In Falcone, then, the attorney was attempting to obtain for himself property from a third party, the judgment debtor, who understandably might feel concern about paying the wrong entity.Summary of this case from Wolf v. Sherman
Argued May 10, 1956.
Decided July 5, 1956.
Messrs. Edward S. Duvall and R.K. Millstein, Washington, D.C., submitted on the brief for appellants.
Mr. John B. Cullen, Washington, D.C., entered an appearance for appellees Josef Washington Hall and Thelma Taylor, for whom no brief was filed.
Mr. Jeremiah T. Riley, Washington, D.C., entered an appearance for appellee Margaret Fretter Hall, for whom no brief was filed.
Before PRETTYMAN, WILBUR K. MILLER, and FAHY, Circuit Judges.
This is an appeal by two attorneys, Falcone and Millstein, from orders of the District Court dismissing their complaint in the nature of a judgment creditor's bill.
In the complaint the two attorneys alleged they had been retained by Julia Hall on a contingent fee basis to enforce against Josef Hall certain claims arising out of a property settlement and a California decree of divorce. Pursuant to this agreement suit was filed in the United States District Court for the District of Columbia and judgment obtained in favor of Julia Hall for the sum of $3,075. Process issued on this judgment was returned nulla bona. Thereafter Julia Hall declined to initiate further proceedings to reach the alleged equitable interests of Josef Hall in certain real estate said to have been transferred without adequate compensation while suit was pending. Falcone and Millstein then filed their complaint in the nature of a judgment creditor's bill, joining as defendants, among others, their client, Julia Hall, and the judgment debtor, Josef Hall. The attorneys claimed that by virtue of their contingent fee agreement they were equitable assignees of a 40 per cent interest in the judgment entered by the District Court; they also claimed an attorney's lien on any money obtained on account of that judgment. The District Court dismissed the complaint on grounds that Falcone and Millstein were not proper parties to bring suit and that the provision of the District of Columbia Code relating to the assignment of judgments had not been observed.
31 Stat. 1256 (1901), D.C. Code 1951, § 28-2501.
The complaint apparently stated several alternative theories, and we think it was not on its face fatally deficient. An attorney retained on a true contingent fee basis has "an interest in the cause of action." This interest is treated for purposes of recognition as an equitable or contract lien, and an attorney entitled to such a lien is protected in a number of ways. We think that in a proper case an attorney may apply to the court in his own name, assert his interest and lien, and secure enforcement, to the extent necessary to satisfy a valid claim for compensation, of a judgment favorable to his client. If the attorney has an interest in the cause of action, he has an interest in the judgment into which the cause of action merges. If he has agreed to look only to the ultimate recovery for his compensation and has obtained a judgment establishing his client's right to recover, the client's subsequent failure or refusal to take steps to enforce collection of the judgment debt should not deprive the attorney of his fee; in these circumstances he should have the right to proceed in his own name to realize on the judgment upon which he has an equitable lien.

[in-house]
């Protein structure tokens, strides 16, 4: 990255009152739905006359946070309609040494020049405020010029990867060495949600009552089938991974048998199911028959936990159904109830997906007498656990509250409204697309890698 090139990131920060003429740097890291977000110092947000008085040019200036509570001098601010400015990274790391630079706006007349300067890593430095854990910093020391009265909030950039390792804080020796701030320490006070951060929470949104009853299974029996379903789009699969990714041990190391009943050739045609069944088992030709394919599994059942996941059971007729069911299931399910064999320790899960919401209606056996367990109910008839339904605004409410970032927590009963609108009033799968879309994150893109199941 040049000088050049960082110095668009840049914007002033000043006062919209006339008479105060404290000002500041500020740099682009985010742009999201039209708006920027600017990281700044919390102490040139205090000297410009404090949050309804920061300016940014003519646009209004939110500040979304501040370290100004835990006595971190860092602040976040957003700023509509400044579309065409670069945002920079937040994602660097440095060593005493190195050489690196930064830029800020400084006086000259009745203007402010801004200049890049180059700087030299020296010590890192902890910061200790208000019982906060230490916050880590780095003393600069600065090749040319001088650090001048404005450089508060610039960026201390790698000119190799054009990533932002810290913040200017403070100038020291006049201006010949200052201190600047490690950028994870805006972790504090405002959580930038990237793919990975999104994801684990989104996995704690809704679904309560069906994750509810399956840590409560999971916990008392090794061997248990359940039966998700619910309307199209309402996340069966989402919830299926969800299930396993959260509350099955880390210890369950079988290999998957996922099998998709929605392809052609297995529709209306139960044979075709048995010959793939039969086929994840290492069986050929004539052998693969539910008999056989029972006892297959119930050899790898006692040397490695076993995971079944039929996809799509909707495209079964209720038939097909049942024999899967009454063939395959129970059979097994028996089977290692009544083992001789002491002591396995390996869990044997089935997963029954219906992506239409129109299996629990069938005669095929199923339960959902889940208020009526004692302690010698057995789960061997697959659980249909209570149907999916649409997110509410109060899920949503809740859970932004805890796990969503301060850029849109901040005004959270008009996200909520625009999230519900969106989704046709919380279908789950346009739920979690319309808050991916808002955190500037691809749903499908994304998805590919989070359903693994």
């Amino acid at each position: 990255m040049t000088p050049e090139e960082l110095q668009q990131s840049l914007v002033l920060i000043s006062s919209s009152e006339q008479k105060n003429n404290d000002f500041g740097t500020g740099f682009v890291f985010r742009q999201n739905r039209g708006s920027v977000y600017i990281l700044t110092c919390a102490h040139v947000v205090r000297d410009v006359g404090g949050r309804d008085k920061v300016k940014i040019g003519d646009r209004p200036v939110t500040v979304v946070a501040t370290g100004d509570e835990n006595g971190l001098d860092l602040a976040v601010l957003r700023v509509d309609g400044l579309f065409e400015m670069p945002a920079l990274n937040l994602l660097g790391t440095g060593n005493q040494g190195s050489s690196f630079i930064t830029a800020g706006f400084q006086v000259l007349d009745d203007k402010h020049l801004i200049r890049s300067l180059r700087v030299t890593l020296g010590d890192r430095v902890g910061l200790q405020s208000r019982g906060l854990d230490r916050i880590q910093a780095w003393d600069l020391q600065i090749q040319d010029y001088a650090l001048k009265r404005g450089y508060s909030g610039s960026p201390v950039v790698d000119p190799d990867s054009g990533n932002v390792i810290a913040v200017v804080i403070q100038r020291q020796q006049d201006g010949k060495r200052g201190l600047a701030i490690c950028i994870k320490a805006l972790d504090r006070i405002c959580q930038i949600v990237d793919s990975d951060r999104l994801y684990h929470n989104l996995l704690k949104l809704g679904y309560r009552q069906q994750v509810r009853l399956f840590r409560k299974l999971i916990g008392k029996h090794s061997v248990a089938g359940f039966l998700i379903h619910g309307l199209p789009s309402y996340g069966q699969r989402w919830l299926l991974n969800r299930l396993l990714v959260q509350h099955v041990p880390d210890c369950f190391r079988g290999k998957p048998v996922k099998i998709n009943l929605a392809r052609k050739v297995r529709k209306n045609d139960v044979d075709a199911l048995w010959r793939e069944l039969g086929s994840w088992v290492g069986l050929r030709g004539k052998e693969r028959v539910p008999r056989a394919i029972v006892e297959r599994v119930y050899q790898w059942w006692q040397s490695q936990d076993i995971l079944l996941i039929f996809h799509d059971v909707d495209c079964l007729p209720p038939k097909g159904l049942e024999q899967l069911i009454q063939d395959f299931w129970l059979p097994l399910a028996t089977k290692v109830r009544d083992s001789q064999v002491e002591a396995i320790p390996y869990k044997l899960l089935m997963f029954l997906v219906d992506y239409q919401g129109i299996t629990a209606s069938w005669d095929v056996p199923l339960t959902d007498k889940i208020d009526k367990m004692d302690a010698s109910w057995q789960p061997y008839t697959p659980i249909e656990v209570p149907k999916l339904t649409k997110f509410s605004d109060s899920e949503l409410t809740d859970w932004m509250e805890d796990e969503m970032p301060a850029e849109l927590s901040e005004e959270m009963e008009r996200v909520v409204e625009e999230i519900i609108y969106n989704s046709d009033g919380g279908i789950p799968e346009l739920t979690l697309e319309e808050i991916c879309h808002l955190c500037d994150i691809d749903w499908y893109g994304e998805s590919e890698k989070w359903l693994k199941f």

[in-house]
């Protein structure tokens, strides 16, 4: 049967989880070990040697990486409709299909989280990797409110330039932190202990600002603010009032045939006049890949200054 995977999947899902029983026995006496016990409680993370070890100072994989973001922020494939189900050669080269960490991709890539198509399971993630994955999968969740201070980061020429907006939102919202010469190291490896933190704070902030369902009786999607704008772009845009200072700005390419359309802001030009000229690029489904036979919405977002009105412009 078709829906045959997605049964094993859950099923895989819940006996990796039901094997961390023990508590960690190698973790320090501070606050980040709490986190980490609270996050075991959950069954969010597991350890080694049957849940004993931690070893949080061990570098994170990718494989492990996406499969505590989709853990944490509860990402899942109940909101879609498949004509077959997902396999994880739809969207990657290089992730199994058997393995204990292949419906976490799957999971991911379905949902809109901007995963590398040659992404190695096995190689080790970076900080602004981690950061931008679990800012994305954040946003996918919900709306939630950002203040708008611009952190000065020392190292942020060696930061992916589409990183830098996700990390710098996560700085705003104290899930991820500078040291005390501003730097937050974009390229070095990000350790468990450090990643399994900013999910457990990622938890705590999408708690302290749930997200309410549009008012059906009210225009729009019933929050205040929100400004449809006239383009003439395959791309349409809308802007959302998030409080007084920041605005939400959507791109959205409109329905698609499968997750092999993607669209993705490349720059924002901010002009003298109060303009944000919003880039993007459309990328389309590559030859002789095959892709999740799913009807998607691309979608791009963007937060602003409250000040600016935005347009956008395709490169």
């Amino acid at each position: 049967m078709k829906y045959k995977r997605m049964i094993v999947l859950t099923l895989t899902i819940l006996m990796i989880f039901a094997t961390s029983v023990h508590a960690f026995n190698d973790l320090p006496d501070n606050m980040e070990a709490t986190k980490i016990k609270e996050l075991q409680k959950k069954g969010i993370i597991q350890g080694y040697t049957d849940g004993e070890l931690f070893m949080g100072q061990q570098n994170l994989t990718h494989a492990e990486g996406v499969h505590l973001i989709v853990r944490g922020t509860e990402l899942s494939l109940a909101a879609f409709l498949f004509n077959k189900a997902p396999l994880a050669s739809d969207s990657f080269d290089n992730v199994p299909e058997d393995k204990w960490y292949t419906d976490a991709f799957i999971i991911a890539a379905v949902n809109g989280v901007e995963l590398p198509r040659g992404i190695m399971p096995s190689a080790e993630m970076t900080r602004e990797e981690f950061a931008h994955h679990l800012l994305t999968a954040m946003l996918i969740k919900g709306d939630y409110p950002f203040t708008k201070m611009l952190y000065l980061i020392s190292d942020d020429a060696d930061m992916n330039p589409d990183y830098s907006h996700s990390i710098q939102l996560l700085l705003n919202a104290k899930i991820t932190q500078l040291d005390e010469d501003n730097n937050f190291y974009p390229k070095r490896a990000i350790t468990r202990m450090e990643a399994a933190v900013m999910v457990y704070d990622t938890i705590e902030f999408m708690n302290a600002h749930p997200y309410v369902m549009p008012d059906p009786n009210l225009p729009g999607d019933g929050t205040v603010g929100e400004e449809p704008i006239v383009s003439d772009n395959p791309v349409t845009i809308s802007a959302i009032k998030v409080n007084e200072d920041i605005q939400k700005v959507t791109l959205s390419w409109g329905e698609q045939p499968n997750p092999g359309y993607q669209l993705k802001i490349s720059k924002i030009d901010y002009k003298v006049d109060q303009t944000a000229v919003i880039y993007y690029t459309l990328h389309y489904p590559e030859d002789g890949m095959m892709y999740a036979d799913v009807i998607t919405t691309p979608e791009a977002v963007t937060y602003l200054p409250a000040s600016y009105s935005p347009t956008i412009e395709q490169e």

Kellogg v. Winchell, 51 App.D.C. 17, 273 F. 745, 16 A.L.R. 1159 (D.C. Cir. 1921). The original retainer of Falcone was concluded in California, but the California courts also recognize that a contingent fee contract creates an interest in the cause of action in favor of the attorney. See Jones v. Martin, 41 Cal.2d 23, 256 P.2d 905 (1953). Such differences as may exist between the law of the District of Columbia and the law of California seem to bear more on remedy and procedure than on the substance of the interest.
In such a proceeding the attorney must plead the contingent fee contract upon which he relies, making the client a defendant, as was done here, in order that the latter may have an opportunity to be heard as to whether the underlying contract was entered into and, if so, whether it was in any way oppressive, unfair, or contrary to public policy. If the court recognizes and establishes the lien, the attorney's status as a proper plaintiff is also established, and he may proceed with the action he has instituted to enforce collection for the benefit of his client and himself.
This record does not show that Julia Hall was served, but we cannot assume that in further proceedings she will not be served, either personally or by publication, or will not enter an appearance for the purpose of asserting her interest or of taking such position as she may be advised. In the peculiar circumstances of this particular case, and in order to insure that the client, Julia Hall, has actual notice of the pendency of the proceeding, the District Court may consider it advisable to require that, in lieu of newspaper publication, the personal service provided for by Section 13-108 of the Code be had on Julia Hall.
31 Stat. 1206 (1901), 41 Stat. 556 (1920), as amended, D.C. Code 1951, § 13-108.
As to the Code provision relating to the assignment of judgments, it is unnecessary to venture into that subject further than to point out that the interest of an attorney created by a contingent fee contract is not equivalent to an assignment of a cause of action and resulting judgment. The attorney's interest is, as we have said, like an equitable lien. It cannot be enforced by the summary proceedings available to a judgment assignee. Enforcement may be had only after the lien has been properly established in court.
The orders of the District Court must be vacated and the case remanded for further proceedings in accordance with this opinion.